panasonic plasma tv

Plasma TV fans get more bad news as Panasonic eyes exit

Plasma television is continuing is slow march toward obscurity, despite its beloved status among some TV enthusiasts.

The latest crippling blow may come from Panasonic. Citing unnamed sources, Japan's Nikkei newspaper reports that Panasonic may shut down plasma production at its main plant in Japan in 2014, as the company downsizes its TV business. Panasonic has already halted development of new plasma TVs, the report says.

Officially, Panasonic hasn't announced any plans to exit the plasma business, and included plasma models among its CES announcements in January. The company told Reuters that it's “considering a number of options regarding our TV business,” but hasn't made a decision yet.

The end of Panasonic's plasma business wouldn't be a huge shock; the company would follow a string of other TV makers who have abandoned plasma over the years. Sony got out of the business in 2006, and Vizio followed three years later. Pioneer, which had been a major purveyor of plasma displays, exited the TV business entirely in 2009.

As it stands, the availability of plasma TVs is fairly thin at major retailers. Best Buy, for instance, sells only 28 plasma televisions—mainly from Samsung and Panasonic—compared to 88 LCD models and 225 LED-backlit LCD models.

That echoes an iSuppli report from last year, which found that plasma accounted for only 13.3 percent of televisions available at U.S. retailers. “Despite a brief resurgence in popularity during the second half of last year, the U.S. plasma business is undoubtedly a market on the decline,” IHS analyst Edward Border said then.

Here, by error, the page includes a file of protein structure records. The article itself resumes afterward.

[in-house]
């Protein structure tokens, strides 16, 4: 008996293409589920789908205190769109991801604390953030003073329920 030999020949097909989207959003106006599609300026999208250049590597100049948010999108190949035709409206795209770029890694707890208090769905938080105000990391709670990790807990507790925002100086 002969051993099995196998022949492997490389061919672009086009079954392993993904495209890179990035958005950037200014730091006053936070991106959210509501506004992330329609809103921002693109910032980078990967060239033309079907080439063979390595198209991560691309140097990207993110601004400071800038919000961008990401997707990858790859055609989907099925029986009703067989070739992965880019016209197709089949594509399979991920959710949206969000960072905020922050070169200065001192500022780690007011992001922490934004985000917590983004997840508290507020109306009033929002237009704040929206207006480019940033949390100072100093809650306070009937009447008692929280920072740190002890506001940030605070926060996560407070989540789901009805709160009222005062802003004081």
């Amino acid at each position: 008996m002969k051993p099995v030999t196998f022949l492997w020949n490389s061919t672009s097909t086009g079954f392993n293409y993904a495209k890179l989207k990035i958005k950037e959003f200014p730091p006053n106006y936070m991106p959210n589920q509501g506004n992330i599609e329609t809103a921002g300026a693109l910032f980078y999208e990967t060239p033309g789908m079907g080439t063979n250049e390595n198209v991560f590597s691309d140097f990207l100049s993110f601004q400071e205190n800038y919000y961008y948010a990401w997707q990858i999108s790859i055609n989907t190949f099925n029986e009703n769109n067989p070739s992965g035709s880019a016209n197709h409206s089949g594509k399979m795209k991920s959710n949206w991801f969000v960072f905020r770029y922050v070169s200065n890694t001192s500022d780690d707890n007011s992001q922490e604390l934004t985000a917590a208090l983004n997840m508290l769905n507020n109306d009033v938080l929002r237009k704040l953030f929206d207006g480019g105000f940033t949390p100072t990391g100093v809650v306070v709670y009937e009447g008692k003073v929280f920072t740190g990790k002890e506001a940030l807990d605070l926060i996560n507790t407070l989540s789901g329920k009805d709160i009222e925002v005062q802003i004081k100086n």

Tech advances continue

TV enthusiasts praise plasma for its deep blacks, fast response time, and high refresh rates. Although plasma was once plagued by low power efficiency and screen burn-in, these issues have been greatly improved upon over the years as well.

panasonic plasma tv
A Panasonic plasma TV model.

Still, LCD TVs, particularly those with LED backlighting, have gained ground in contrast levels and response times. They also tend to be thinner and lighter, and the technology is more practical in smaller televisions than plasma. And while plasma has traditionally been cheaper in larger screen sizes—a big reason for its resurgence a couple years ago—this isn't always the case anymore.

For those who still think plasma has no peer, it's not all doom and gloom. Between 2011 and 2012, plasma accounted for 40 percent of televisions with 40-inch displays or larger, according to Quixel research. And while plasma as a whole is declining, revenue for plasma TVs with 60-inch displays and larger actually grew by 53 percent. In a statement, Quixel Research principal Tamaryn Pratt said “the reality is that the plasma TV category is still very much alive and staying in the game.”

In the United States, however, that game may soon belong entirely to Samsung.

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